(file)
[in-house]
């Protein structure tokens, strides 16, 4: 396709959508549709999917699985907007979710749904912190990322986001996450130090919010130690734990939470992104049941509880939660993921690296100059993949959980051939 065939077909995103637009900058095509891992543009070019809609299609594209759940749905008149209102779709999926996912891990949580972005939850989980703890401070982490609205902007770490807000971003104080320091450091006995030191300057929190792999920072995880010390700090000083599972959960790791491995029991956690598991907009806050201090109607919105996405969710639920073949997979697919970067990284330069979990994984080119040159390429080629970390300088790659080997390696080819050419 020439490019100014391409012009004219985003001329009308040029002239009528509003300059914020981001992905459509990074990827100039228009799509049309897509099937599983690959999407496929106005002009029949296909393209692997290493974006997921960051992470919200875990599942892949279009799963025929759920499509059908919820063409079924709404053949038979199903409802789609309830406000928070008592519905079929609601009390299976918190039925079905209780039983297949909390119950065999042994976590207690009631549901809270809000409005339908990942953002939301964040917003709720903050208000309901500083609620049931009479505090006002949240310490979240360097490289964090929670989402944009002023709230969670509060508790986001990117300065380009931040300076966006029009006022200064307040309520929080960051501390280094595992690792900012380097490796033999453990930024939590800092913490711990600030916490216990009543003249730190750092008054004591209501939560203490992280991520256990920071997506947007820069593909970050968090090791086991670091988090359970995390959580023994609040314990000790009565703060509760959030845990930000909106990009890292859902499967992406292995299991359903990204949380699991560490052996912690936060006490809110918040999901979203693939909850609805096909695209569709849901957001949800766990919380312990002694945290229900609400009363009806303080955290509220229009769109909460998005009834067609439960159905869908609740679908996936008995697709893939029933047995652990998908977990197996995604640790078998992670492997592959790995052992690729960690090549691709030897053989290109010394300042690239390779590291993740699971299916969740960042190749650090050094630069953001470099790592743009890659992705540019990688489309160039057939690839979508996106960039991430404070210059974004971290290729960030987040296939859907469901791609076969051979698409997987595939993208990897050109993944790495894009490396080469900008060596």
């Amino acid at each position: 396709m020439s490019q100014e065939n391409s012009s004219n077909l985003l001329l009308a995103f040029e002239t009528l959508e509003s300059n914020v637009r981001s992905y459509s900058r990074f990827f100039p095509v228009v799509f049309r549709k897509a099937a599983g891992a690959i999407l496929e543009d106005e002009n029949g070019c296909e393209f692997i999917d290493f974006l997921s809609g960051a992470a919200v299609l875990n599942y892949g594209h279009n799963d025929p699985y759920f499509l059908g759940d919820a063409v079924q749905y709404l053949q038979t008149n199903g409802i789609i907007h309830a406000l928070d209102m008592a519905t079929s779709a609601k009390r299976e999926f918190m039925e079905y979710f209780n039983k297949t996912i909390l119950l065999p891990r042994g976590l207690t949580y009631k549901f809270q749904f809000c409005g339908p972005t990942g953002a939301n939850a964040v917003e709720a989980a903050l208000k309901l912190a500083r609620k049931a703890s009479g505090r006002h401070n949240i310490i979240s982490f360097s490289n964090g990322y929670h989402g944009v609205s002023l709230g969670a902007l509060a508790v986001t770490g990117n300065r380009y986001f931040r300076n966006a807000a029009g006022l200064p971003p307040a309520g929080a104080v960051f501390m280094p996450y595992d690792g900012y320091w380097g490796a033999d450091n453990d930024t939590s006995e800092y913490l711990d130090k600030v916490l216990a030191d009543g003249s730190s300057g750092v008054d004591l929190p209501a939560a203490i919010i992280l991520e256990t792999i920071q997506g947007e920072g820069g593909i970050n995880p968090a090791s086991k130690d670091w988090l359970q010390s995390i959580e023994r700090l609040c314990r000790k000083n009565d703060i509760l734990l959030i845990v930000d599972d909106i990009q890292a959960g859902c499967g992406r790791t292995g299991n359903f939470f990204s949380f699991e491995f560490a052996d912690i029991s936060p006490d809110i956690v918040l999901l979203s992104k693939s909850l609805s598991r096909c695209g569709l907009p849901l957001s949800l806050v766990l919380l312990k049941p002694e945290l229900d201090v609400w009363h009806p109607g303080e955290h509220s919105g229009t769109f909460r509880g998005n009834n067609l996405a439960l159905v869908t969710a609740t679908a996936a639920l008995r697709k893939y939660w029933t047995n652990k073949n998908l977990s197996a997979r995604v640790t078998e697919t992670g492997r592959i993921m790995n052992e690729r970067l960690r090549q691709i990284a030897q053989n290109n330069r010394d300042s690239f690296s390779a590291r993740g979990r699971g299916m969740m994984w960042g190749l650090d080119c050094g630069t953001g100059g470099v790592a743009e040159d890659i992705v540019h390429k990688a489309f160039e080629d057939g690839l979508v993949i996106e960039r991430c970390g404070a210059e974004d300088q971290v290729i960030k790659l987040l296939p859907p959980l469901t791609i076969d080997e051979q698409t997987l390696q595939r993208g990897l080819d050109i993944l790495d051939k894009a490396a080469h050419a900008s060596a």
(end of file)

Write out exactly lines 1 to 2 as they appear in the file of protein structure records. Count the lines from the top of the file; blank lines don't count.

[in-house]
């Protein structure tokens, strides 16, 4: 396709959508549709999917699985907007979710749904912190990322986001996450130090919010130690734990939470992104049941509880939660993921690296100059993949959980051939 065939077909995103637009900058095509891992543009070019809609299609594209759940749905008149209102779709999926996912891990949580972005939850989980703890401070982490609205902007770490807000971003104080320091450091006995030191300057929190792999920072995880010390700090000083599972959960790791491995029991956690598991907009806050201090109607919105996405969710639920073949997979697919970067990284330069979990994984080119040159390429080629970390300088790659080997390696080819050419 020439490019100014391409012009004219985003001329009308040029002239009528509003300059914020981001992905459509990074990827100039228009799509049309897509099937599983690959999407496929106005002009029949296909393209692997290493974006997921960051992470919200875990599942892949279009799963025929759920499509059908919820063409079924709404053949038979199903409802789609309830406000928070008592519905079929609601009390299976918190039925079905209780039983297949909390119950065999042994976590207690009631549901809270809000409005339908990942953002939301964040917003709720903050208000309901500083609620049931009479505090006002949240310490979240360097490289964090929670989402944009002023709230969670509060508790986001990117300065380009931040300076966006029009006022200064307040309520929080960051501390280094595992690792900012380097490796033999453990930024939590800092913490711990600030916490216990009543003249730190750092008054004591209501939560203490992280991520256990920071997506947007820069593909970050968090090791086991670091988090359970995390959580023994609040314990000790009565703060509760959030845990930000909106990009890292859902499967992406292995299991359903990204949380699991560490052996912690936060006490809110918040999901979203693939909850609805096909695209569709849901957001949800766990919380312990002694945290229900609400009363009806303080955290509220229009769109909460998005009834067609439960159905869908609740679908996936008995697709893939029933047995652990998908977990197996995604640790078998992670492997592959790995052992690729960690090549691709030897053989290109010394300042690239390779590291993740699971299916969740960042190749650090050094630069953001470099790592743009890659992705540019990688489309160039057939690839979508996106960039991430404070210059974004971290290729960030987040296939859907469901791609076969051979698409997987595939993208990897050109993944790495894009490396080469900008060596």